<Shear Stability Index (SSI)>

The SSI of the lubricating oil compositions was measured by an ultrasonic method with reference to the JPI-5S-29-88 standard. The lubricating oil composition was ultrasonicated, and the SSI was determined from the rate of decrease in kinematic viscosity before and after the ultrasonication. The SSI is an index of the decrease in kinematic viscosity stemming from the breakage of molecular chains of a copolymer component in a lubricating oil by a sliding shear force. The larger the SSI value, the greater the decrease in kinematic viscosity.

(Measurement Device)

Ultrasonic shear stability tester US-300TCVP (manufactured by Primtech)

(Measurement Conditions)

Oscillation frequency: 10 kHz

Test temperature: 40° C.

Ultrasonication horn position: 2 mm below the liquid level

(Measurement Procedure)

30 ml of the sample is placed into a sample container and is ultrasonicated at an output voltage of 4.2 V for 30 minutes. The kinematic viscosity of the sample oil is measured at 100° C. before and after the ultrasonication. The SSI is calculated from the following equation.


SSI(%)=100×(Vo−Vs)/(Vo−Vb)

Vo: 100° C. Kinematic viscosity (mm2/s) before ultrasonication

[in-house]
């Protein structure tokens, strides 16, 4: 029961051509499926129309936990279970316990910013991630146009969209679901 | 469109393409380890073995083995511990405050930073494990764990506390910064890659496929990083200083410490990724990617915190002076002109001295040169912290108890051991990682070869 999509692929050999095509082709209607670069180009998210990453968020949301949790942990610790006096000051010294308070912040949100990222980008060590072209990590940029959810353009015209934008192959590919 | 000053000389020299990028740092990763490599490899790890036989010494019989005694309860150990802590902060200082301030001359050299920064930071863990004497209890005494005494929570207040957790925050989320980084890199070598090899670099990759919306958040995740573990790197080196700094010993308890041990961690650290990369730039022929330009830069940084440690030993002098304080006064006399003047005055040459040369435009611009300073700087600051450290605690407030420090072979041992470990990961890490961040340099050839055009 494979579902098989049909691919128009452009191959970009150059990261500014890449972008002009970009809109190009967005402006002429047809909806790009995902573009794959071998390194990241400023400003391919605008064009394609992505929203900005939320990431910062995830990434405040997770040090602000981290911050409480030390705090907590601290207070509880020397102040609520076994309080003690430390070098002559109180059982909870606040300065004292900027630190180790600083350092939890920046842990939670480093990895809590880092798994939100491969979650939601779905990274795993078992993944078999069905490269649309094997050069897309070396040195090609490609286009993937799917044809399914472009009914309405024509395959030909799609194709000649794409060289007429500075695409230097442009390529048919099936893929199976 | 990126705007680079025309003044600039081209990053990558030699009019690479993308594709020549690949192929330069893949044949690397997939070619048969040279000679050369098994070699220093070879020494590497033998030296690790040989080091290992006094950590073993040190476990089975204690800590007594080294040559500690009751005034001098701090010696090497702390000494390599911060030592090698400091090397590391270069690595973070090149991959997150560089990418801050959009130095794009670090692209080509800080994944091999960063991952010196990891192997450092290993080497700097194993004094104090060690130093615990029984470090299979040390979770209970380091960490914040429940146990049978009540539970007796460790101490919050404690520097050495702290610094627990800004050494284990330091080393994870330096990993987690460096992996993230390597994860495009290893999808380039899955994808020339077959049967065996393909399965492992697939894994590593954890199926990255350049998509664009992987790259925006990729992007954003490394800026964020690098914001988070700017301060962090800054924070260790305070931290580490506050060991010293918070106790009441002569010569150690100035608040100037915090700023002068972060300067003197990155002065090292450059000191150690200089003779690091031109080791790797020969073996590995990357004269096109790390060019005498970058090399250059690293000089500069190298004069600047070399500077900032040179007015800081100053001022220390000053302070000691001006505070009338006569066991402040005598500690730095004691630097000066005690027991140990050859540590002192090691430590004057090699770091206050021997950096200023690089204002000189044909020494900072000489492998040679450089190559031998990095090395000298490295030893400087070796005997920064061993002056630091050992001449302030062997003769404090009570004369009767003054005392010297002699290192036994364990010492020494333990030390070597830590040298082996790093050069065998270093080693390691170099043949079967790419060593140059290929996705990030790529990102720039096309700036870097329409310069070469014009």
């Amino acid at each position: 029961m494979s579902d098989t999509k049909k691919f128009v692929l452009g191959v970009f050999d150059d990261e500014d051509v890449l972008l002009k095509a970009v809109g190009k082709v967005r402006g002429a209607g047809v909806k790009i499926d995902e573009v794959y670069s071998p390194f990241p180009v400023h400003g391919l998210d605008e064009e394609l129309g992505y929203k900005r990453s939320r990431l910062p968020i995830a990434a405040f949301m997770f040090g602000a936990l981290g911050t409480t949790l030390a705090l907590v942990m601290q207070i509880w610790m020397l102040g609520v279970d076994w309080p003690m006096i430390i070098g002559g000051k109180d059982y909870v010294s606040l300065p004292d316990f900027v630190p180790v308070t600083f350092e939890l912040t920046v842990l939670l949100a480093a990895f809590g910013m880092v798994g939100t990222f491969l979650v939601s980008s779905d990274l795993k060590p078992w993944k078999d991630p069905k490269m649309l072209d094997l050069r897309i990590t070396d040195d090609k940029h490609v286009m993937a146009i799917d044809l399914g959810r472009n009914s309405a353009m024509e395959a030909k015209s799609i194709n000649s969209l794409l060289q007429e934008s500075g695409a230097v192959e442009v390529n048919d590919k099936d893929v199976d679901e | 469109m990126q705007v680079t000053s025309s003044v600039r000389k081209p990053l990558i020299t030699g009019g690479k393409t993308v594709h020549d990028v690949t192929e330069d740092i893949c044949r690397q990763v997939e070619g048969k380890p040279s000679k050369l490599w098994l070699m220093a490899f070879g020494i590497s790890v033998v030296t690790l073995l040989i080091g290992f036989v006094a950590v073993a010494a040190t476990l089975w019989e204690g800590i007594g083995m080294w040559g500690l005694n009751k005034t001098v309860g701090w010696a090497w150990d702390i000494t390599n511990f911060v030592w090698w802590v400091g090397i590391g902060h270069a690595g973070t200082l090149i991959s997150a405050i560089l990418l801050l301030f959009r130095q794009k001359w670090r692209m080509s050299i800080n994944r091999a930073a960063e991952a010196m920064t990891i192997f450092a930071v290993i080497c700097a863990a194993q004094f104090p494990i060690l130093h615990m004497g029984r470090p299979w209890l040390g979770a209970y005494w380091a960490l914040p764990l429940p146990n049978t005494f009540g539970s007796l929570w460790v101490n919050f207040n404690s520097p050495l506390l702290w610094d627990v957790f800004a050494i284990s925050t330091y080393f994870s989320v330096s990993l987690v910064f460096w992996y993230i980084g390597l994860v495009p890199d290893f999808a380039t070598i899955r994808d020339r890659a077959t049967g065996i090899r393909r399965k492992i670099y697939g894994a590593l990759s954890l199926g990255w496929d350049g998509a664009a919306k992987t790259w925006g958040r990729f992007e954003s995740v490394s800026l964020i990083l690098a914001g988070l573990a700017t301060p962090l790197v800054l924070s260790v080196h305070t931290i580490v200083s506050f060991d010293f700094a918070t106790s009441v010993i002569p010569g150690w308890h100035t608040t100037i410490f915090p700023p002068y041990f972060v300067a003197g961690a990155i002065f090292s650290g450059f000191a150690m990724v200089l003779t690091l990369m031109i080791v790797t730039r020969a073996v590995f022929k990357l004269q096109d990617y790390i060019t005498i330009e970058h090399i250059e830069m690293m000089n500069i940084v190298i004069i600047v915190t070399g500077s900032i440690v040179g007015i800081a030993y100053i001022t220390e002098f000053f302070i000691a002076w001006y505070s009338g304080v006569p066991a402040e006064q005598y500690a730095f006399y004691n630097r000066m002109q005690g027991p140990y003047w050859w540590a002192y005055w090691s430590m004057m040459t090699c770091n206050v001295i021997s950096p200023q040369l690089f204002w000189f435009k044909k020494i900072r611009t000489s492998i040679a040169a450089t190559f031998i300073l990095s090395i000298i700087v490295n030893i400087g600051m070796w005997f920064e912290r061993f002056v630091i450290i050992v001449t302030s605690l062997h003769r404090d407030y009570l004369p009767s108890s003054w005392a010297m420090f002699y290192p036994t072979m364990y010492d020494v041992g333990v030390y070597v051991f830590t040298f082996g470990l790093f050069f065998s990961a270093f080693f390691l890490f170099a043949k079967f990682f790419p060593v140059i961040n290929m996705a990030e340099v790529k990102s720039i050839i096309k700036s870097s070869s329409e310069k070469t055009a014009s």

Vs: 100° C. Kinematic viscosity (mm2/s) after ultrasonication

Vb: 100° C. Kinematic viscosity (mm2/s) of lubricating oil composition or engine oil (lubricating oil composition) prepared using 0 mass % lubricating oil viscosity modifier component (ethylene/α-olefin copolymer obtained in Polymerization Example described below).

[Polymerization Examples 1A and 1B]

Polymerization Examples for the production of ethylene/α-olefin copolymers will be described below. The polymerization was performed multiple times in some cases in order to ensure that the amount obtained was sufficient for analysis and the evaluation of the lubricating oil modifier.

The compound (1) of the following formula used as a catalyst was synthesized by a known method.

A 0.95 L volume continuous pressure polymerization reactor equipped with a stirring blade was thoroughly purged with nitrogen. A hexane solution of the above compound (1) (0.020 mmol/L), a hexane solution of triphenylcarbeniumtetrakis(pentafluorophenyl) borate (also written as Ph3CB(C6F5)4) (0.2 mmol/L), and a hexane solution of triisobutylaluminum (also written as iBu3Al) (5.0 mmol/L) were continuously supplied through one of the supply ports of the reactor at flow rates of 55 mL/h, 22 mL/h and 100 mL/h, respectively. At the same time, 251 g/h ethylene, 122 g/h propylene and 6.2 NL/h hydrogen were continuously supplied through another supply port of the continuous polymerization reactor. Dehydrated and purified n-hexane was continuously supplied through the above two supply ports and also the uppermost port of the polymerization reactor at a total flow rate of 2,760 mL/h. The continuous solution polymerization was performed at a polymerization temperature of 111° C., a total pressure of 3.6 MPa-G (G=Gauge pressure) and a stirring rate of 700 rpm. The heat of the polymerization reaction was removed by circulating a refrigerant through a jacket provided around the outer circumference of the polymerization reactor.